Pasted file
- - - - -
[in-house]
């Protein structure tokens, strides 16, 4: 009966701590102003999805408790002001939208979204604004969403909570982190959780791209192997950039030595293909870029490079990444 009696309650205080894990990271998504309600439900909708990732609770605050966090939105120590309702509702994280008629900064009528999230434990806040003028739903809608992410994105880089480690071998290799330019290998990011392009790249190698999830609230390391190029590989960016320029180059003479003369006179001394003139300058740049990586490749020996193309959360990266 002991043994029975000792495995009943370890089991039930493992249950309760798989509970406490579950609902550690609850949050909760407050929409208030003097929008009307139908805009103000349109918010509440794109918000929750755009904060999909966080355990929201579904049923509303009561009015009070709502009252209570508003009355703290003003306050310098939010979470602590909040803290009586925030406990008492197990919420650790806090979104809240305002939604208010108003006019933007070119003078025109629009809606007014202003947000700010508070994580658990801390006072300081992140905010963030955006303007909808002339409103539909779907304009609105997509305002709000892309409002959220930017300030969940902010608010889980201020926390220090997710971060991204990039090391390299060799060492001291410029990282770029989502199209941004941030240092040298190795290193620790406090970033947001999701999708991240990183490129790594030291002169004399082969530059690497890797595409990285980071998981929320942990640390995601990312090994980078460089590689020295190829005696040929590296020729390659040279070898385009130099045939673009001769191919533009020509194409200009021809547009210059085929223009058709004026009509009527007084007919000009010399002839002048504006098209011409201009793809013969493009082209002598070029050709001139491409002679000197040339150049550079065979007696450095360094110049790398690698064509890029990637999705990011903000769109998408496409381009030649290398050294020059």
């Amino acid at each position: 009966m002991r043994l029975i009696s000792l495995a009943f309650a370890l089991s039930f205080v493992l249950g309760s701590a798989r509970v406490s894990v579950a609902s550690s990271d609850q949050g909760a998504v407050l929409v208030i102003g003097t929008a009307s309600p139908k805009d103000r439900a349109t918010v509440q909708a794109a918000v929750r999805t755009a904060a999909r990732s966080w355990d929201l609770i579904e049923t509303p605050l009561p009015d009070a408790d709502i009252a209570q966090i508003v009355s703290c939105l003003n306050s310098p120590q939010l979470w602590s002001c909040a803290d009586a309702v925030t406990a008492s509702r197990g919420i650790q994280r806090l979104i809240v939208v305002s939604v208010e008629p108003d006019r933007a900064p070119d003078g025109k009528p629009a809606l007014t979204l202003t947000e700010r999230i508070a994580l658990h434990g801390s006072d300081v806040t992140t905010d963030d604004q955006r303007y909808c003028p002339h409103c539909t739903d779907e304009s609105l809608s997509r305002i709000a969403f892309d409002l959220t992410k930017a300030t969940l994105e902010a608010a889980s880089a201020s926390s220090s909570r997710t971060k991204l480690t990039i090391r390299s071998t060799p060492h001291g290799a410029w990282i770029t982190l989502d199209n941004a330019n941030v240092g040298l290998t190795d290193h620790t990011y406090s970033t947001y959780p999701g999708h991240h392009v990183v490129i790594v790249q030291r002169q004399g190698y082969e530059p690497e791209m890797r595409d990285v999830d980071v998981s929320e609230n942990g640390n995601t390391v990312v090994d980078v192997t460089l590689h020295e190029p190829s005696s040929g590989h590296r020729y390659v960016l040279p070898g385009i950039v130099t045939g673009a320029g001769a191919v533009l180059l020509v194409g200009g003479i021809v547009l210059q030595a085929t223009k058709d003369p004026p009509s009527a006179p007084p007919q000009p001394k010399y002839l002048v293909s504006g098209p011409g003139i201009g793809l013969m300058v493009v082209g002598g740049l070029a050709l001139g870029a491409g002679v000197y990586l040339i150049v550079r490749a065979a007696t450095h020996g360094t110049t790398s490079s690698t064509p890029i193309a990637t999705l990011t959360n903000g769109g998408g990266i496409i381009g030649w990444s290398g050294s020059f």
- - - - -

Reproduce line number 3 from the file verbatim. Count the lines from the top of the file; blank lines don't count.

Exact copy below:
């Amino acid at each position: 009966m002991r043994l029975i009696s000792l495995a009943f309650a370890l089991s039930f205080v493992l249950g309760s701590a798989r509970v406490s894990v579950a609902s550690s990271d609850q949050g909760a998504v407050l929409v208030i102003g003097t929008a009307s309600p139908k805009d103000r439900a349109t918010v509440q909708a794109a918000v929750r999805t755009a904060a999909r990732s966080w355990d929201l609770i579904e049923t509303p605050l009561p009015d009070a408790d709502i009252a209570q966090i508003v009355s703290c939105l003003n306050s310098p120590q939010l979470w602590s002001c909040a803290d009586a309702v925030t406990a008492s509702r197990g919420i650790q994280r806090l979104i809240v939208v305002s939604v208010e008629p108003d006019r933007a900064p070119d003078g025109k009528p629009a809606l007014t979204l202003t947000e700010r999230i508070a994580l658990h434990g801390s006072d300081v806040t992140t905010d963030d604004q955006r303007y909808c003028p002339h409103c539909t739903d779907e304009s609105l809608s997509r305002i709000a969403f892309d409002l959220t992410k930017a300030t969940l994105e902010a608010a889980s880089a201020s926390s220090s909570r997710t971060k991204l480690t990039i090391r390299s071998t060799p060492h001291g290799a410029w990282i770029t982190l989502d199209n941004a330019n941030v240092g040298l290998t190795d290193h620790t990011y406090s970033t947001y959780p999701g999708h991240h392009v990183v490129i790594v790249q030291r002169q004399g190698y082969e530059p690497e791209m890797r595409d990285v999830d980071v998981s929320e609230n942990g640390n995601t390391v990312v090994d980078v192997t460089l590689h020295e190029p190829s005696s040929g590989h590296r020729y390659v960016l040279p070898g385009i950039v130099t045939g673009a320029g001769a191919v533009l180059l020509v194409g200009g003479i021809v547009l210059q030595a085929t223009k058709d003369p004026p009509s009527a006179p007084p007919q000009p001394k010399y002839l002048v293909s504006g098209p011409g003139i201009g793809l013969m300058v493009v082209g002598g740049l070029a050709l001139g870029a491409g002679v000197y990586l040339i150049v550079r490749a065979a007696t450095h020996g360094t110049t790398s490079s690698t064509p890029i193309a990637t999705l990011t959360n903000g769109g998408g990266i496409i381009g030649w990444s290398g050294s020059f």